The Iraq Sanctions Committee has been largely dormant since 2011, with the last designations taking place in May 2006 and no delisting activity between December 2011 and August 2016. Although 40 entities have been delisted since August 2016, most of Council’s recent engagements on Iraq have been Al-Qaida and ISIL-related and managed by the ISIL (Da’esh) and Al-Qaida Sanctions Committee. Due to destabilizing ISIL activity, costly counter-ISIL operations, disagreements over oil exports and revenue sharing with Iraqi Kurds, and plummeting global oil prices the Iraqi government requested a postponement on its final reparation payment of $4.6 billion to Kuwait, originally due in 2015. Suspended since October 2014, Iraq resumed compensation payments to Kuwait in April 2018. Paid out quarterly based on a percentage of Iraqi oil proceeds, the total sum of $52.4 billion is expected to be paid off by the UN Compensation Commission by the end of 2021.
Constrain remnants of the former Iraqi regime from challenging the Government of Iraq.
Signal the legitimacy and authority of the Iraqi Government.
Ongoing Iraqi cultural property trade or transfer ban and asset freeze (individual/entity and former regime).
Change in the target of arms imports embargo from all parties to the conflict to non-governmental forces in Iraq (occupying forces and the Government were exempted).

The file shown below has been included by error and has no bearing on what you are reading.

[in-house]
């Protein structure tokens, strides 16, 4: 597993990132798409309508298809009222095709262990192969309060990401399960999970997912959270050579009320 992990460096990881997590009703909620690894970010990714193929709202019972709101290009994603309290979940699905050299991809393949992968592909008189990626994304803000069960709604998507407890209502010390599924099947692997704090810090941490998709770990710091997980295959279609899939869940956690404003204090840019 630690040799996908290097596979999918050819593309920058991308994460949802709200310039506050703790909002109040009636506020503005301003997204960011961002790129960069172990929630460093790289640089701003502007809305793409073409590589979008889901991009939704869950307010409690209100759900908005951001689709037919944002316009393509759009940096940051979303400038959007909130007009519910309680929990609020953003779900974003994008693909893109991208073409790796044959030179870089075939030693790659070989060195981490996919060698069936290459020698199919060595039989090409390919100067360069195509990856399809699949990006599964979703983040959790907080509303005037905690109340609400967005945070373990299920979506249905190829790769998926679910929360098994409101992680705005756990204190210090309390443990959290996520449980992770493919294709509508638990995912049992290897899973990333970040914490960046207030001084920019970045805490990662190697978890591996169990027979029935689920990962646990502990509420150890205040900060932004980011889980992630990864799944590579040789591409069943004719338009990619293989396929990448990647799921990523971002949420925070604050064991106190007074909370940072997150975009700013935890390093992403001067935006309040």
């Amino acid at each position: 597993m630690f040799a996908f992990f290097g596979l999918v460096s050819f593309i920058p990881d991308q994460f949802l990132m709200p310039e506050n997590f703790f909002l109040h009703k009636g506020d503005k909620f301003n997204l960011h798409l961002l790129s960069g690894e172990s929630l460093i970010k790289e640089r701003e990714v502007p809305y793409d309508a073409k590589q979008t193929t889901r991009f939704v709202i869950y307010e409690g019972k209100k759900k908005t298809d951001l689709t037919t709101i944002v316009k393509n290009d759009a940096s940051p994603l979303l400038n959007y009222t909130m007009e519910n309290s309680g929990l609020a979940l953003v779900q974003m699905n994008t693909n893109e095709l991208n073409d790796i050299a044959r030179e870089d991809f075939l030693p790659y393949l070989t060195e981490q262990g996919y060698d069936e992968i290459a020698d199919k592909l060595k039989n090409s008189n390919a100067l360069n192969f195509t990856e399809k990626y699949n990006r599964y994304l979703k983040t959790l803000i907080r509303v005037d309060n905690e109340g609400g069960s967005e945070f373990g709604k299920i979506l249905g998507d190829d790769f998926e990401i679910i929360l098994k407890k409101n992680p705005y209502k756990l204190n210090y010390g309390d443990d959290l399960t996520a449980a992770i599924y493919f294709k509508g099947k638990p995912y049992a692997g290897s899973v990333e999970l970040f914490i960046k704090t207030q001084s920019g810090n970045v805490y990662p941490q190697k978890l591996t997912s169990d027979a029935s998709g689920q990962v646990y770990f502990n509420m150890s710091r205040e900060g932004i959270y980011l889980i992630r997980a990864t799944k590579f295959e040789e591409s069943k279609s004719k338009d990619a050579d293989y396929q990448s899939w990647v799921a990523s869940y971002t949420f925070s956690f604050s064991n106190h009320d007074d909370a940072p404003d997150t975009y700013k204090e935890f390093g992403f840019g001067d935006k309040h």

Asset transfer to the Development Fund for Iraq was terminated in December 2017.
Sanctions Committee in place, no sanctions monitoring mechanism in place. Designation criteria were specified and targets designated (maximum number of designees during the episode – 89 individual designees, 208 entities; currently remaining on 86 individual designees, 168 entities).
Baathist government forces never became a serious threat to the regime, but former Iraqi military officials participated in multiple insurgencies that challenged the regime and some have joined ISIL.
Only 9 additional individuals and entities were added to the list during this long episode (all before 2007; recent counter-terrorism related designations were made via the Al-Qaida sanction regime). Foreign military engagements (pre-2011 as well as post-2014) have been more important in containing the former regime elements.
UNSCR 1546 (2004) focused primarily on the legitimacy and the transfer of authority to the new Iraqi-led government but occupying forces, which remained to provide core security until 2011, qualified the terms of the regime’s authority. The surge in violence between 2013 and 2017, especially by ISIL, challenged the regime’s authority.
Lifting the arms embargo on the regime and maintaining targeted measures on remnants of the Baathist regime contributed to reinforcing the signal, but targeted sanctions did not focus on the main threats to the regime during the episode until 2014 (after which designations of individuals and organizations associated with the insurgencies were made under the Al-Qaida Sanctions Committee), and diplomatic recognition and state building efforts were more significant to the outcome. The Iraq Sanctions Committee has remained largely silent since 2011, further weakening the signal.
Insufficient information available at present.